When you look at the freedoms enumerated to us under the Bill of Rights in the U.S. Constitution, it’s interesting to note not just what they are but the order in which they are listed. It gives you a glimpse into the priorities and thought processes of the Founding Fathers. After numbers one and two, which we’ll discuss in a moment, we have the Third Amendment. If you don’t know offhand what it is, don’t feel bad – most people don’t. It’s actually an explicit prohibition on the government forcing private citizens to let soldiers stay in their home without consent, which (thankfully) isn’t an issue that comes up in modern times. But if we take a moment to imagine that it does, envisioning a world in which the federal or a state government might well order us to open our homes to armed strangers (even heroic strangers, as those serving in the military), we can begin to understand why it was so essential to the Founders that we be protected from this practice. Rights that come later, such as due process, legal representation, and immunity from self-incrimination, are important too, but I’m forced to agree that security in my home – which is also discussed more generally in the very next entry, the Fourth Amendment – trumps them.
Then we have the First Amendment, which everyone knows guarantees freedom of speech and freedom of religion. These are the very cornerstones of American society, so again, I concur: They’re the most important considerations of all and deserve their place. But of everything else, of all the important rights that the Founders could have given a spot second only to the foundation of our civilization itself, they chose the right to keep and bear arms.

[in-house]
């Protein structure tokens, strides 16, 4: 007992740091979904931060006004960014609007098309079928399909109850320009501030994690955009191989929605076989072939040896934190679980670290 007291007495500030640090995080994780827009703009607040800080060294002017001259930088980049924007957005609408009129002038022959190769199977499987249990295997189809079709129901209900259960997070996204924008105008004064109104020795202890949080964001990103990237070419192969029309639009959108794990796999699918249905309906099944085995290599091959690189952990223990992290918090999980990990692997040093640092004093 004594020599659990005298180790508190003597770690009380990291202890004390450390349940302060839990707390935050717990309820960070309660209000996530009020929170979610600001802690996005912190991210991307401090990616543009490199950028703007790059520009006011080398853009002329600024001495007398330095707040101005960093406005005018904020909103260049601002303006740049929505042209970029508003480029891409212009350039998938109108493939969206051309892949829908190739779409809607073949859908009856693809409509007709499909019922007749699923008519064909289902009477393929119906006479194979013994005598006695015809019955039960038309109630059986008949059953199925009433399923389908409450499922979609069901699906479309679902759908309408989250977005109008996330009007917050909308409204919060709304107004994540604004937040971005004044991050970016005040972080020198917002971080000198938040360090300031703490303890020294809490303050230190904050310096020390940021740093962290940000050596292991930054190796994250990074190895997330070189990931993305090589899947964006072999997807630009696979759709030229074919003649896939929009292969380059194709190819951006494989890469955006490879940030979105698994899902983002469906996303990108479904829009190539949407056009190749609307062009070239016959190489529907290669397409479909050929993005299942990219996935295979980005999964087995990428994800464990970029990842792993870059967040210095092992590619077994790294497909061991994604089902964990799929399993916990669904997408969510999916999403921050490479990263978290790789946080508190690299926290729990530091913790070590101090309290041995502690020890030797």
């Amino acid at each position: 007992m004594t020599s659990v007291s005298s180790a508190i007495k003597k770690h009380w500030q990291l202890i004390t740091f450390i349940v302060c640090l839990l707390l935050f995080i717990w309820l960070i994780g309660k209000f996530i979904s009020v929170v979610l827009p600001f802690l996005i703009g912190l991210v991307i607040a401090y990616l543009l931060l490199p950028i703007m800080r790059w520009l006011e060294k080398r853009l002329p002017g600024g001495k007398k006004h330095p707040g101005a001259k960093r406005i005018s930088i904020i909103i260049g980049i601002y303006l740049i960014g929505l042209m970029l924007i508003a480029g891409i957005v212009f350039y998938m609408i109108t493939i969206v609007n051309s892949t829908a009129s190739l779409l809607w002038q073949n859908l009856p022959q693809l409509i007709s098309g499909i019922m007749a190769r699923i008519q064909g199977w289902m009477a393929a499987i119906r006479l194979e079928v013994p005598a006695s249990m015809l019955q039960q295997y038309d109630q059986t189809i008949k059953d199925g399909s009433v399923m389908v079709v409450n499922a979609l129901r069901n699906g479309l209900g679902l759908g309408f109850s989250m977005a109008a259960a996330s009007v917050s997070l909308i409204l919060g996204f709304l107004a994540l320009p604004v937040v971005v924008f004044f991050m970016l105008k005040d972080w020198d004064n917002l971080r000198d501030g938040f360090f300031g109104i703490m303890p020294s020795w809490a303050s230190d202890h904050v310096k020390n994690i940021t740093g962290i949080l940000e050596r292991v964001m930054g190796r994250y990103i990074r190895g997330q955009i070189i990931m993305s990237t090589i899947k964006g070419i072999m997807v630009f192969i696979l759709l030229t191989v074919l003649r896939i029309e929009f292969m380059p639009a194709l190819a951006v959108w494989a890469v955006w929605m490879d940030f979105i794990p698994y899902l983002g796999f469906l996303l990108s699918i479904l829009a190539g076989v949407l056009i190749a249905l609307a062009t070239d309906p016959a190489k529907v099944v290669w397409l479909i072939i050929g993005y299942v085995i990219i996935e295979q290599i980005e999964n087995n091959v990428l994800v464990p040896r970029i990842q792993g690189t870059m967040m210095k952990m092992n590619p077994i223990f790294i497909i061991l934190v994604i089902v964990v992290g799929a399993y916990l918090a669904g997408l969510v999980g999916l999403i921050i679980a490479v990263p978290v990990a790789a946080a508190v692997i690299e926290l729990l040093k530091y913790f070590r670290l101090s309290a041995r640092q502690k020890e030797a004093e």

That’s why it’s so disturbing to me as a woman that, seemingly forever, this essential right has been under attack. And I’m very sorry to say that of all states in the Union, the people responsible for this attack have enjoyed some of their greatest successes in California. Our gun rights in this state have been severely eroded, and in April it got even worse. In a legislative push that the Firearms Policy Coalition (FPC) has labeled “GunMeggedon”, a wave of ten gun control bills were proposed, eight of which have already received a passing first vote out of committee. Some of these bills are downright draconian, likes the one that limits clip sizes, the one that extends the statute of limitations on non-violent (and I repeat, non-violent) gun crimes, and – worst of all – the one that bans semi-automatic weapons and requires registration of those currently owned. We also have more benign-seeming offerings, like funding for “gun violence research” and the beginnings of mandatory ammunition tracking, but there’s no reason these wouldn’t do what anti-gun legislation has always done, which is to set a precedent upon which gun grabbers can simply build in the future.
The FPC has warned that with all this new legislation under consideration, California is reaching a “point of no return” in its seemingly inexorable slip into deeper and deeper gun control. I think that should frighten and offend any honest American citizen greatly. When the government tries to restrict or take away your guns, it is effectively saying that you cannot be trusted with them. Never mind that you are a law-abiding citizen who only wants to exercise your right to protect or provide for your family; as far as they’re concerned, you could be a criminal, so it’s easier just to disarm you. We are not the government’s children, and we do not get our rights from them. Actually, it is they who get their rights from us. Ours come from God, and only He can take them away.
The Founding Fathers recognized this, and they chose the right to be armed as representing one of the dearest and most important of all rights with which we are endowed by our Creator. We would do well to recognize their wisdom, and to cherish this sacred right. That means we must preserve it, and never allow our government to strip us of it.